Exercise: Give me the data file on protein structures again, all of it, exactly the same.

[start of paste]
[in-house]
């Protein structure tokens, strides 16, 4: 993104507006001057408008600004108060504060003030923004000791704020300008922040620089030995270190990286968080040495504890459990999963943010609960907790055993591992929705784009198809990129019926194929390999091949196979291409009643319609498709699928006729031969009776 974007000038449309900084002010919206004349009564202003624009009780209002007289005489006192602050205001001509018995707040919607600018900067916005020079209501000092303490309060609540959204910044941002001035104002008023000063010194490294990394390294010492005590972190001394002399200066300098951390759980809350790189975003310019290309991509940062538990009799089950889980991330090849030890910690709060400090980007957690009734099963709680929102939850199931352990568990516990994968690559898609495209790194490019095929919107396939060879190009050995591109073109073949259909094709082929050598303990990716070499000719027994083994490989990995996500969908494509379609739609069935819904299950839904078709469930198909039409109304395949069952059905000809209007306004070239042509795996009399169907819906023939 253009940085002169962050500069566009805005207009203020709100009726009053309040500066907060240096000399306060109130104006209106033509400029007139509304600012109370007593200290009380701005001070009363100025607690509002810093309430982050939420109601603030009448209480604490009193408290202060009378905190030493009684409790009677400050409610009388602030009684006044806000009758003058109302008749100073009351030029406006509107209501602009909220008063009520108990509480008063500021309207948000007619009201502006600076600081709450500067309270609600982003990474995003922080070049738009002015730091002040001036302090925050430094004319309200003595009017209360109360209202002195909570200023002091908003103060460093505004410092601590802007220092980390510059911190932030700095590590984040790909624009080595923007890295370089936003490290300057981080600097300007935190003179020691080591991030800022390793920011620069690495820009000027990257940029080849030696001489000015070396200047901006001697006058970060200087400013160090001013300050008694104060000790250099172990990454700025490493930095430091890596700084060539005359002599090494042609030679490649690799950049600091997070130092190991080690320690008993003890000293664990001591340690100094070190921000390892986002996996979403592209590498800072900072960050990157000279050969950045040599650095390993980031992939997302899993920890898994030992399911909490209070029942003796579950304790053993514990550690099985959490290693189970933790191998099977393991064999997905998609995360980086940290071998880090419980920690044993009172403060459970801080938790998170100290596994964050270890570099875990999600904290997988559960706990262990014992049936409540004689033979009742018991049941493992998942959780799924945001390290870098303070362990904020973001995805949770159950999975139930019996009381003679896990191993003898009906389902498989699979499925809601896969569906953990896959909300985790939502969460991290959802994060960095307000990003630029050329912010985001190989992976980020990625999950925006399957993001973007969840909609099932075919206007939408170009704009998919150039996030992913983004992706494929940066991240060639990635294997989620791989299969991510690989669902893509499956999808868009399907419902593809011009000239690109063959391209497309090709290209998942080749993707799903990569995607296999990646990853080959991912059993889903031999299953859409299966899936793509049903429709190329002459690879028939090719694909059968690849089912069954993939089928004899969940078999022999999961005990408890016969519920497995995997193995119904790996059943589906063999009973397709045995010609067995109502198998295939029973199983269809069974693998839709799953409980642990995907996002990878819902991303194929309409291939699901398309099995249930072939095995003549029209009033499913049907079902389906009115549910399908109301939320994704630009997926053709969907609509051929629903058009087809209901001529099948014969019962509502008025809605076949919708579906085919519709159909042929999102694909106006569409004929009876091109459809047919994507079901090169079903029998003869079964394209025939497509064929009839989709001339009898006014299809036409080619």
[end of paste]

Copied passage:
[in-house]
């Protein structure tokens, strides 16, 4: 993104507006001057408008600004108060504060003030923004000791704020300008922040620089030995270190990286968080040495504890459990999963943010609960907790055993591992929705784009198809990129019926194929390999091949196979291409009643319609498709699928006729031969009776 974007000038449309900084002010919206004349009564202003624009009780209002007289005489006192602050205001001509018995707040919607600018900067916005020079209501000092303490309060609540959204910044941002001035104002008023000063010194490294990394390294010492005590972190001394002399200066300098951390759980809350790189975003310019290309991509940062538990009799089950889980991330090849030890910690709060400090980007957690009734099963709680929102939850199931352990568990516990994968690559898609495209790194490019095929919107396939060879190009050995591109073109073949259909094709082929050598303990990716070499000719027994083994490989990995996500969908494509379609739609069935819904299950839904078709469930198909039409109304395949069952059905000809209007306004070239042509795996009399169907819906023939 253009940085002169962050500069566009805005207009203020709100009726009053309040500066907060240096000399306060109130104006209106033509400029007139509304600012109370007593200290009380701005001070009363100025607690509002810093309430982050939420109601603030009448209480604490009193408290202060009378905190030493009684409790009677400050409610009388602030009684006044806000009758003058109302008749100073009351030029406006509107209501602009909220008063009520108990509480008063500021309207948000007619009201502006600076600081709450500067309270609600982003990474995003922080070049738009002015730091002040001036302090925050430094004319309200003595009017209360109360209202002195909570200023002091908003103060460093505004410092601590802007220092980390510059911190932030700095590590984040790909624009080595923007890295370089936003490290300057981080600097300007935190003179020691080591991030800022390793920011620069690495820009000027990257940029080849030696001489000015070396200047901006001697006058970060200087400013160090001013300050008694104060000790250099172990990454700025490493930095430091890596700084060539005359002599090494042609030679490649690799950049600091997070130092190991080690320690008993003890000293664990001591340690100094070190921000390892986002996996979403592209590498800072900072960050990157000279050969950045040599650095390993980031992939997302899993920890898994030992399911909490209070029942003796579950304790053993514990550690099985959490290693189970933790191998099977393991064999997905998609995360980086940290071998880090419980920690044993009172403060459970801080938790998170100290596994964050270890570099875990999600904290997988559960706990262990014992049936409540004689033979009742018991049941493992998942959780799924945001390290870098303070362990904020973001995805949770159950999975139930019996009381003679896990191993003898009906389902498989699979499925809601896969569906953990896959909300985790939502969460991290959802994060960095307000990003630029050329912010985001190989992976980020990625999950925006399957993001973007969840909609099932075919206007939408170009704009998919150039996030992913983004992706494929940066991240060639990635294997989620791989299969991510690989669902893509499956999808868009399907419902593809011009000239690109063959391209497309090709290209998942080749993707799903990569995607296999990646990853080959991912059993889903031999299953859409299966899936793509049903429709190329002459690879028939090719694909059968690849089912069954993939089928004899969940078999022999999961005990408890016969519920497995995997193995119904790996059943589906063999009973397709045995010609067995109502198998295939029973199983269809069974693998839709799953409980642990995907996002990878819902991303194929309409291939699901398309099995249930072939095995003549029209009033499913049907079902389906009115549910399908109301939320994704630009997926053709969907609509051929629903058009087809209901001529099948014969019962509502008025809605076949919708579906085919519709159909042929999102694909106006569409004929009876091109459809047919994507079901090169079903029998003869079964394209025939497509064929009839989709001339009898006014299809036409080619």